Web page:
Inspired by recent political attempts to secure peace in Northeast Asia, the next installation in the Korean gallery (236), opening in January, explores artworks that capture the identity of cities and natural sites north of the Korean demilitarized zone.Although Pyongyang is now better known as the capital of one of the world’s most oppressive regimes, the city became the capital of the Goguryeo kingdom (37 bc–668) in ad 427, as the kingdom expanded its territory. During the Joseon dynasty (1392–1910), Pyongyang was famed for its stable government and economic prosperity but also for its performance artists. By the turn of the 19th century, the city’s large population of Christians earned it the nickname “the Jerusalem of the East.” In fact, Kim Il-sung (1912–1994), founder of the Democratic People’s Republic of Korea (the formal name of North Korea, established in 1948), was from a devoted Christian family. In his 1992 memoir, Kim expressed his gratitude to a number of Korean Christian leaders, including Son Jeong-do (1872–1931), who supported Kim’s resistance activities against Japanese colonial rule.
The City of Pyongyang, a ten-panel folding screen, accurately renders some of the city’s historical architecture and geography, including the Hall of Revering Virtue, a shrine worshiping a legendary sage believed to have brought advanced technologies from China to Korea, and the Shrine of Military Heroes, a monument dedicated to Chinese military generals who fought on behalf of Korea during the Japanese invasion (1592–97). The screen’s bottom section is largely occupied by the Taedong River that flows through the city. During the Joseon dynasty, the river was host to extravagant boating parties to celebrate the inauguration of new governors. During a boat ride on the Taedong in 1994, former US president Jimmy Carter is said to have won Kim Il-sung’s promise to freeze North Korea’s nuclear program, although their agreement never came to fruition. An assemblage of objects, including celadons, spoons, seals, and bronze mirrors, shed light on the common burial practice during the Goryeo dynasty (918–1392).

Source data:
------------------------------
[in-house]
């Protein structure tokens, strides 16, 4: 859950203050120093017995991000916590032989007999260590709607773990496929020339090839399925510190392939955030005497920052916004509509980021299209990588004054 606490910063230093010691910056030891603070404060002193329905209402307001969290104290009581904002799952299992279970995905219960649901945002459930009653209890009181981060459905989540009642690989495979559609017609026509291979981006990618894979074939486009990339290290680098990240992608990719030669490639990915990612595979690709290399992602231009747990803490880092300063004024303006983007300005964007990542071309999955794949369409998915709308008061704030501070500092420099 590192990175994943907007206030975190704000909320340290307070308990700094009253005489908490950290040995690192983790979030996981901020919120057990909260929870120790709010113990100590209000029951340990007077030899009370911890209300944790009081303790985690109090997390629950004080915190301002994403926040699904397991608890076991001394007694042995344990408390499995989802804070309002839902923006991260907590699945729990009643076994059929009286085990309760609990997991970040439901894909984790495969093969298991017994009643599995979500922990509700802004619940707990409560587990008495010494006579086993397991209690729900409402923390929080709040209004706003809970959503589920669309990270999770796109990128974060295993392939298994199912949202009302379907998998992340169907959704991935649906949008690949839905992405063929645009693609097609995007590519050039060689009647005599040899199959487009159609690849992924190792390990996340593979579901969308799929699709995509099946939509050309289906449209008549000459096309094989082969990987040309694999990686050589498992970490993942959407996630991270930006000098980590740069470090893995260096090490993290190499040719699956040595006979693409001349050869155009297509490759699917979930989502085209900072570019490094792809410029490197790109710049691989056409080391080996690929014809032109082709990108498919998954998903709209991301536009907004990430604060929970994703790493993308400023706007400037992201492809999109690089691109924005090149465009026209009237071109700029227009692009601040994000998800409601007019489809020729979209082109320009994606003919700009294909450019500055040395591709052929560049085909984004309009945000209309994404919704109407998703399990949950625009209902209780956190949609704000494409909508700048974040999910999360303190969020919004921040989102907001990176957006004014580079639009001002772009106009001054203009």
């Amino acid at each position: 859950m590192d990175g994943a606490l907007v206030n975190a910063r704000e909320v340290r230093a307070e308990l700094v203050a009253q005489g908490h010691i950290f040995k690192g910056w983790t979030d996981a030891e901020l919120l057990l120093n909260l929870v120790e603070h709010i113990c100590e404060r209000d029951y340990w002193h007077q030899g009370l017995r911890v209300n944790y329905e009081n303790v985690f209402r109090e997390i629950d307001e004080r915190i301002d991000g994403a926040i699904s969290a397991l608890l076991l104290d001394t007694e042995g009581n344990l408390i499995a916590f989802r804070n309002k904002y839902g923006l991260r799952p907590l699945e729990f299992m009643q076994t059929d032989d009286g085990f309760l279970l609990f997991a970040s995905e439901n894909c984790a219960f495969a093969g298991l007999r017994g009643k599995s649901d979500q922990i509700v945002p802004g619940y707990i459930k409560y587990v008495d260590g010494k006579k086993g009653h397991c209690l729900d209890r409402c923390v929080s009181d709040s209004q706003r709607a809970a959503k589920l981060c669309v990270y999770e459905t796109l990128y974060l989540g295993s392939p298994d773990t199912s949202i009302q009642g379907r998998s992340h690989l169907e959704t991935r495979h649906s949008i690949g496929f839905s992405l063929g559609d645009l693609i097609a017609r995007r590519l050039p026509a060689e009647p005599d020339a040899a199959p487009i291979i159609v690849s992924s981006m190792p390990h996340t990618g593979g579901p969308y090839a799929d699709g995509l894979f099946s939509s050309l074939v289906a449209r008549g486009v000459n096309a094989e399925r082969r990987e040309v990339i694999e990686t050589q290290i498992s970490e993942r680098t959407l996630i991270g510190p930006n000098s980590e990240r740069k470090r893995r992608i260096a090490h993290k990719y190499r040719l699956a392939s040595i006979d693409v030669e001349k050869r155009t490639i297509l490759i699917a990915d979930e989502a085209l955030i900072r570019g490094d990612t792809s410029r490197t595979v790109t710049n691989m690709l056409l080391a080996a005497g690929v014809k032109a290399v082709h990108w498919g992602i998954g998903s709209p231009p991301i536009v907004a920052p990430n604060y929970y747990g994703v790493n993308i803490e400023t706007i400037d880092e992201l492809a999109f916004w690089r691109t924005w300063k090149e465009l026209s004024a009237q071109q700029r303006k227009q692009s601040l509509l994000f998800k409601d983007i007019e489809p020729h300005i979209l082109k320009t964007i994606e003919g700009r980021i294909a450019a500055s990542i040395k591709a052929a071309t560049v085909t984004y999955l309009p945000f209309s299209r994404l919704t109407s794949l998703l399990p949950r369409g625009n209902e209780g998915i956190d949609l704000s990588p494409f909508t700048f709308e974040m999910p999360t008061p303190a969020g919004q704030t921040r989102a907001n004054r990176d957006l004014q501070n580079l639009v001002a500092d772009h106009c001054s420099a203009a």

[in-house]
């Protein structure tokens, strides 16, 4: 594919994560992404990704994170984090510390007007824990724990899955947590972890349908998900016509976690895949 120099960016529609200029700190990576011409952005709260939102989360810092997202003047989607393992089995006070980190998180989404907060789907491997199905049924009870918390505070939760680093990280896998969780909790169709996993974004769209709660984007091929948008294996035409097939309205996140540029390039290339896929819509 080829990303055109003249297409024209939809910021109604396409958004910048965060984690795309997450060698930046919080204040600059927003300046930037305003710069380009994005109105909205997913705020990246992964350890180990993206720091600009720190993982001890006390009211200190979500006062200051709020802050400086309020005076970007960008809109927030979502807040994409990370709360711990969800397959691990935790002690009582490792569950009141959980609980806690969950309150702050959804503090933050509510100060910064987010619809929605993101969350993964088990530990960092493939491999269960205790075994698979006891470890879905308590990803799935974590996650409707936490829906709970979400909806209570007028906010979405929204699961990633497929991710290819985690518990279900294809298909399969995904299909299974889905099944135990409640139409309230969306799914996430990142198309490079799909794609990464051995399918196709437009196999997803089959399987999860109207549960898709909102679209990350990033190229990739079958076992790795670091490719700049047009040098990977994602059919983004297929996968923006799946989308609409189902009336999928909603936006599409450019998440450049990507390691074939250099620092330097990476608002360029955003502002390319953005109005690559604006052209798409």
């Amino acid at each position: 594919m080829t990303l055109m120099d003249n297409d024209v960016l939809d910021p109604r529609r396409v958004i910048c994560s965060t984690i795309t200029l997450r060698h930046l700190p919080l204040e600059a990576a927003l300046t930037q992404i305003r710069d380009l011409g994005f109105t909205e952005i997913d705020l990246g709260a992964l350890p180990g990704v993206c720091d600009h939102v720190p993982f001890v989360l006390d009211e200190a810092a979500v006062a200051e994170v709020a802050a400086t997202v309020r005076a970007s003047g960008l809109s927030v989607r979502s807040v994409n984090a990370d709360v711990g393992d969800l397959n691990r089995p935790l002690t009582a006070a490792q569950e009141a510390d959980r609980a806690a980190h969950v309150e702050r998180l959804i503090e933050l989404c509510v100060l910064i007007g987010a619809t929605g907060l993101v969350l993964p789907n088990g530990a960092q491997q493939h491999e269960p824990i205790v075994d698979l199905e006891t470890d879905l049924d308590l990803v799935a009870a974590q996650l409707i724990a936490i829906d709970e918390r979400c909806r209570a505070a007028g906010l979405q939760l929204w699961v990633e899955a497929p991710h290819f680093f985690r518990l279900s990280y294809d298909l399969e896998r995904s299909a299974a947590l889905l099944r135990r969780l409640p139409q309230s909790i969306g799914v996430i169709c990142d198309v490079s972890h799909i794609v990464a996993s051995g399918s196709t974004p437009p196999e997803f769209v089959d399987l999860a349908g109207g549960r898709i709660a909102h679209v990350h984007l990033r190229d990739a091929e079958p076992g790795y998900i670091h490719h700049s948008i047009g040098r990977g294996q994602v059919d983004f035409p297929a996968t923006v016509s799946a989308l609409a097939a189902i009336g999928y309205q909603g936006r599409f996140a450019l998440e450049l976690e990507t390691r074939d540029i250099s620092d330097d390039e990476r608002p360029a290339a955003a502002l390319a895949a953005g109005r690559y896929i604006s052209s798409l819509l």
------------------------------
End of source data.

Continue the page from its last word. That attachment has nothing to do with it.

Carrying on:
Although the interior of Goryeo tombs could be accessed without much difficulty, they were left untouched until the late 19th century. During the colonial period (1910–45), Japanese archaeologists actively excavated areas such as the tombs located in the dynasty’s former capital, Kaeseong, near the present-day border of South Korea. Bronze spoons and mirrors are the most common items found in tombs. Many of the spoons have a curved handle that splits into a jagged fish-tail design. This form is not unique to Korea, but was also widely used in the area ruled by two non-Han Chinese states, Jin and Liao. Seemingly ordinary objects like spoons, however, reveal interactions between the Goryeo dynasty and northern states of non-Han China that were often omitted in official textual archives. One octofoil-shaped mirror narrates the story of Ci Fei, the dragon slayer.
Although the mirror is currently classified as a Chinese work of the Jin dynasty (1115–1234), recent excavation reports reveal that this particular type of mirror was in fact exclusively unearthed from Korean tombs built during the Goryeo period. This might result in a reattribution to a Korean maker. This new installation also celebrates the natural beauty of North Korea through renderings of two notable mountain ranges. The Guryrong (Nine Dragon) waterfall in the Diamond Mountains is depicted in Landscape with Waterfall. Two scholar-tourists, guided by a Buddhist monk, enjoy both the spectacle and the roar generated by the water cascading into the pond. The ten-panel folding screen The Seven Jeweled Peaks: Chilbo Mountains portrays the Seven Jeweled Mountain. Shaped by ancient volcanic eruptions, its eccentric and awe-inspiring terrain includes phallic-shaped pillars; a large flat-topped, steep-sided cliff; and a rugged mountain composed of metamorphic and igneous rocks. These natural wonders have always been beloved as popular tourist destinations, but after the Korean War (1950–53) they became isolated from the outside world. The works in this installation allow us to experience what we can only imagine.